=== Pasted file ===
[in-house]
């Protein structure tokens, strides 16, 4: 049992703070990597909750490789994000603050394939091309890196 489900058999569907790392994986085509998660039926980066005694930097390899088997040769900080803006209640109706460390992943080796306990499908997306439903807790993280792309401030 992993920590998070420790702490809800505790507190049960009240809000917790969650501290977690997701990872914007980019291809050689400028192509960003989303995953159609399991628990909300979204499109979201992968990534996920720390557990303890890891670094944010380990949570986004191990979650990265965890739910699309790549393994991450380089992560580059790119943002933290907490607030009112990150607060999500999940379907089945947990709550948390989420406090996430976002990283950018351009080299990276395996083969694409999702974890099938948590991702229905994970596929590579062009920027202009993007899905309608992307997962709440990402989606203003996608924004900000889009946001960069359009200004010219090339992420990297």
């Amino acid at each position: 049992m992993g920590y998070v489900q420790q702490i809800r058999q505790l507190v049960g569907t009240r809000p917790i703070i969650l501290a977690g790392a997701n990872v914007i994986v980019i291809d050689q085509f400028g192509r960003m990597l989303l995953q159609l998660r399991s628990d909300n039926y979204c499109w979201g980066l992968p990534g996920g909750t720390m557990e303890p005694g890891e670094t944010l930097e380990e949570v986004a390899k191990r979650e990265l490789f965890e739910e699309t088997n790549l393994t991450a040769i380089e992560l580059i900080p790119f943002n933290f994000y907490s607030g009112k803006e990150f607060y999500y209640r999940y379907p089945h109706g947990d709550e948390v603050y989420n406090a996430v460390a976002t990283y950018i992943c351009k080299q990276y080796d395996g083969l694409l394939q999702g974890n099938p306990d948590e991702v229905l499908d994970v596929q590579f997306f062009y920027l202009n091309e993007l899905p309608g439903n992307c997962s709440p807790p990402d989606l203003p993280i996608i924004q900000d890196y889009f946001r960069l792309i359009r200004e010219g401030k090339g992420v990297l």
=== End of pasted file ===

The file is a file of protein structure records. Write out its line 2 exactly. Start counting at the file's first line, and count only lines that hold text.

């Protein structure tokens, strides 16, 4: 049992703070990597909750490789994000603050394939091309890196 489900058999569907790392994986085509998660039926980066005694930097390899088997040769900080803006209640109706460390992943080796306990499908997306439903807790993280792309401030 992993920590998070420790702490809800505790507190049960009240809000917790969650501290977690997701990872914007980019291809050689400028192509960003989303995953159609399991628990909300979204499109979201992968990534996920720390557990303890890891670094944010380990949570986004191990979650990265965890739910699309790549393994991450380089992560580059790119943002933290907490607030009112990150607060999500999940379907089945947990709550948390989420406090996430976002990283950018351009080299990276395996083969694409999702974890099938948590991702229905994970596929590579062009920027202009993007899905309608992307997962709440990402989606203003996608924004900000889009946001960069359009200004010219090339992420990297």